With the release of Windows 8.1 and Windows Server 2012 R2, Microsoft has also released the next generation of PowerShell: PowerShell 4.0. As with every new PowerShell release, they’ve added a few new things to make the administrator’s life just a little bit easier right out of the box—features like Desired State Configuration and enhanced debugging, not to mention the collection of new cmdlets that won’t disappoint even the most experienced PowerShell administrator.
This new version is only the tip of the iceberg. There is so much more under the surface that has been added to the colossal game changer that is PowerShell. With a whole new supporting cast of systems joining the team, you can do so much more with PowerShell than you probably thought possible.
So let’s cut right to the chase and talk about some of these great new features and some of the new systems joining the PowerShell family.
PowerShell 4.0 Release
You don’t always get everything you want out of a new release, however this new version of PowerShell sure comes close. It’s packed full of new cmdlets and features that I’ve heard my fair share of PowerShell administrators beg for. It might be faster to say what it doesn’t have, but let’s look at a short list of haves anyway:
As with every new addition of PowerShell, we have a new list of cmdlets that are sure to excite administrators everywhere, regardless of what they manage using PowerShell. There are far too many to list here, but each of the categories below includes a list of new cmdlets:
- VPN configuration
- Start screen
- DISM (part of WADK)
- NAT management
Desired State Configuration
This new feature includes a set of declarative language extensions and tools to help the administrator deploy and manage configuration data for systems. This can be used for those repetitive tasks we tend to get sick of setting up over and over again, ensuring we don’t miss any of those pesky configuration details.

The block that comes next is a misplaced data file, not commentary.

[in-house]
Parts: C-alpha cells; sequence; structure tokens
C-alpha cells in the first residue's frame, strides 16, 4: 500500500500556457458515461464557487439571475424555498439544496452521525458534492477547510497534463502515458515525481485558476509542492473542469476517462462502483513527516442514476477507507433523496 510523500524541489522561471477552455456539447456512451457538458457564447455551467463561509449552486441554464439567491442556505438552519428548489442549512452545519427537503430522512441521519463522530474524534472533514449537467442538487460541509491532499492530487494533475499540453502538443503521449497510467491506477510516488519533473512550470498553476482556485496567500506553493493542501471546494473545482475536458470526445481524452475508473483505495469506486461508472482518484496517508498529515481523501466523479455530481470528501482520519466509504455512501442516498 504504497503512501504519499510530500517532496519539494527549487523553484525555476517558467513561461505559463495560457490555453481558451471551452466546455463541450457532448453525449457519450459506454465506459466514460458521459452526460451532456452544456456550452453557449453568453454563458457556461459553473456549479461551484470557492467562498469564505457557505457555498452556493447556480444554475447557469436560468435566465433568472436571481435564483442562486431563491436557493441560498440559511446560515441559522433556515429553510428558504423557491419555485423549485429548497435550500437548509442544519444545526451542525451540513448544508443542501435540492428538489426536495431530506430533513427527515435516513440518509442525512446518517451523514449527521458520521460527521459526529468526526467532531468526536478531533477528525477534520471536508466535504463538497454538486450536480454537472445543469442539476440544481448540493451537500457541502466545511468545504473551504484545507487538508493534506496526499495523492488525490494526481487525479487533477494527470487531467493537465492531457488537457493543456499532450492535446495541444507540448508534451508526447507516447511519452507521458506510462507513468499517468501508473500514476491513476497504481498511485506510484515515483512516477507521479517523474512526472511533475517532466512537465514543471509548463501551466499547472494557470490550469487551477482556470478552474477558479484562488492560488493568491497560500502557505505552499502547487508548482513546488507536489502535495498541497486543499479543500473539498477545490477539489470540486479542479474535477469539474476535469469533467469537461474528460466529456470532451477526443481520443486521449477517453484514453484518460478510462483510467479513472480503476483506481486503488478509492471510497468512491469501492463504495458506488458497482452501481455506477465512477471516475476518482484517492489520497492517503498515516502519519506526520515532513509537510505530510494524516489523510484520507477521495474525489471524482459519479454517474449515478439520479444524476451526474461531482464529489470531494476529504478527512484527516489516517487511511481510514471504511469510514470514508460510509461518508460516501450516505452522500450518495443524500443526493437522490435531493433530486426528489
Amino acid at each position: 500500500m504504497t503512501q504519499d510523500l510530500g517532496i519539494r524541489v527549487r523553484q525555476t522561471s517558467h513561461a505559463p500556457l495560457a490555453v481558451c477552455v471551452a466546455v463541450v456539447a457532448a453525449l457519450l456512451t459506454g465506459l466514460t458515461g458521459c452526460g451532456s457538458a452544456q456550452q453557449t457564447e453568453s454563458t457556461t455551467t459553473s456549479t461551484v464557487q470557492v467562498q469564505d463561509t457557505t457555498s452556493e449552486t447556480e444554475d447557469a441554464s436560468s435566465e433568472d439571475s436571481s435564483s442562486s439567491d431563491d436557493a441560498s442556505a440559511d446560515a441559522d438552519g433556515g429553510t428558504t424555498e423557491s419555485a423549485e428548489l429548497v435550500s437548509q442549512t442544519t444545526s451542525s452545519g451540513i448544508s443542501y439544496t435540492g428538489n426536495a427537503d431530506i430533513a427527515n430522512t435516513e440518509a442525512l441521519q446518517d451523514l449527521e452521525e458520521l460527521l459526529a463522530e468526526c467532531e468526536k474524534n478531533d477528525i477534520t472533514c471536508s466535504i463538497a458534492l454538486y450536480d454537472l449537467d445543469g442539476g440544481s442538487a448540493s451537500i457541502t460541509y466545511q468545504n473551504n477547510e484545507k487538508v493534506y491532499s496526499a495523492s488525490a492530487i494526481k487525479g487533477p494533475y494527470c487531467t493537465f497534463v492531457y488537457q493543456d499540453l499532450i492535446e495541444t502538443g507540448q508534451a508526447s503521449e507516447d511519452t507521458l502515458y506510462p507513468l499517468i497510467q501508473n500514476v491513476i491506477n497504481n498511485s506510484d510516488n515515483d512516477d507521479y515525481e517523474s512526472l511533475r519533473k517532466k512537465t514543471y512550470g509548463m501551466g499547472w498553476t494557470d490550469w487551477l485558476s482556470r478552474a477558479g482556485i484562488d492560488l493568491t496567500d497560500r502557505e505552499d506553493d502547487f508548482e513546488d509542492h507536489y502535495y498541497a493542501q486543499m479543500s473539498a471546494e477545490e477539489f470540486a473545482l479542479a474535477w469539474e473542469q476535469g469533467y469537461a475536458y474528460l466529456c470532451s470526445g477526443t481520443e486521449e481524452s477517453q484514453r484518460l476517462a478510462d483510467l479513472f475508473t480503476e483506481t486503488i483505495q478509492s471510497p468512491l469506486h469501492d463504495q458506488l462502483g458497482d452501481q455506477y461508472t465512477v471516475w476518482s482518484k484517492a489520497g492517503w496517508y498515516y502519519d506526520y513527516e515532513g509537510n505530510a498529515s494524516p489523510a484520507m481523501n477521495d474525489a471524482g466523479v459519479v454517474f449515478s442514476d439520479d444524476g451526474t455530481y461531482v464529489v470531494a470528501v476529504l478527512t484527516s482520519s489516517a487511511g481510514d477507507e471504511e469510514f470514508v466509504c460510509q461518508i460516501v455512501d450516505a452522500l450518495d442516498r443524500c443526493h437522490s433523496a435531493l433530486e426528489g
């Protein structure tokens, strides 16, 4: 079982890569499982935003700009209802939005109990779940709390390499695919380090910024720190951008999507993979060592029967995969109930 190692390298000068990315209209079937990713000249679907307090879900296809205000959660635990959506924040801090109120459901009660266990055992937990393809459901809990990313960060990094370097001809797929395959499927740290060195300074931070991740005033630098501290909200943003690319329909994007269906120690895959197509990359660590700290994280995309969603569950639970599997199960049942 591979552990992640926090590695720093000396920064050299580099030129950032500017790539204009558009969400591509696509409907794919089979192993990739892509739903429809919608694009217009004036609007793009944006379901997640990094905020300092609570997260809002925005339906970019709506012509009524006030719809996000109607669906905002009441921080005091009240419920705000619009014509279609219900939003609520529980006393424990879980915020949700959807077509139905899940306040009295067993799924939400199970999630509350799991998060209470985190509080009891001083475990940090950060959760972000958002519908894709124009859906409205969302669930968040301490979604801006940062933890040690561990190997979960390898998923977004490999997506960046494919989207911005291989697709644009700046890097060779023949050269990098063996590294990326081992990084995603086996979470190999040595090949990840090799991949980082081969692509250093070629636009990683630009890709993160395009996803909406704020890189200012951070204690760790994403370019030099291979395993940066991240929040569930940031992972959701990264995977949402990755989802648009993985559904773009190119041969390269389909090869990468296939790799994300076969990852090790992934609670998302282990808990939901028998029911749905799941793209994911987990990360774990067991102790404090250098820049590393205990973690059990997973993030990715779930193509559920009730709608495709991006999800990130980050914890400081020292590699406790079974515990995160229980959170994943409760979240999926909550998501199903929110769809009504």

Change to Default Execution Policy
The new default execution policy has been changed to RemoteSigned. This will ensure you won’t have any more issues testing your scripts locally before you publish them into production.
Say you want to run a command against a remote computer and you forgot one of those elusive required parameters, so you seek help from some examples. This new feature will ensure that you can save the help file for that module installed on the remote computer so your help is available when you need it.
When PowerShell 2.0 was released, I recall some skeptics claiming that PowerShell was just a phase and that it would pass without major impact on automation or the everyday life of a systems administrator. That has definitely not been the case. If anything, it’s become more expansive and vital. Windows Azure, System Center suite, and Exchange have only been improved with the PowerShell functionalities that have been added to the ever-growing list of capabilities in the PowerShell repertoire.
As PowerShell continues to develop and grow, so does the need for administrators skilled in its implementation. A staggering number of applications and platforms are running on top of or depend on PowerShell, and with that shift, it’s becoming increasingly difficult to be effective as a systems administrator without knowing how to use it properly.
So, as the popular wallpaper of PowerShell administrators and a twisted quote on an overplayed meme say, “Keep calm and learn PowerShell.”
About the Author
Based out of Atlanta, Mark Baugher (MCT, MCSE, MCSA, MCITP, MCTS, MCP, A+, Network+, Security+, CWNA) is a senior Microsoft instructor at Global Knowledge, specializing in enterprise infrastructure design, management, and automation. Given his passion for technology and training, Mark has helped a multitude of students successfully achieve Microsoft certification at institutions such as Virginia Polytechnic Institute and the Georgia Institute of Technology.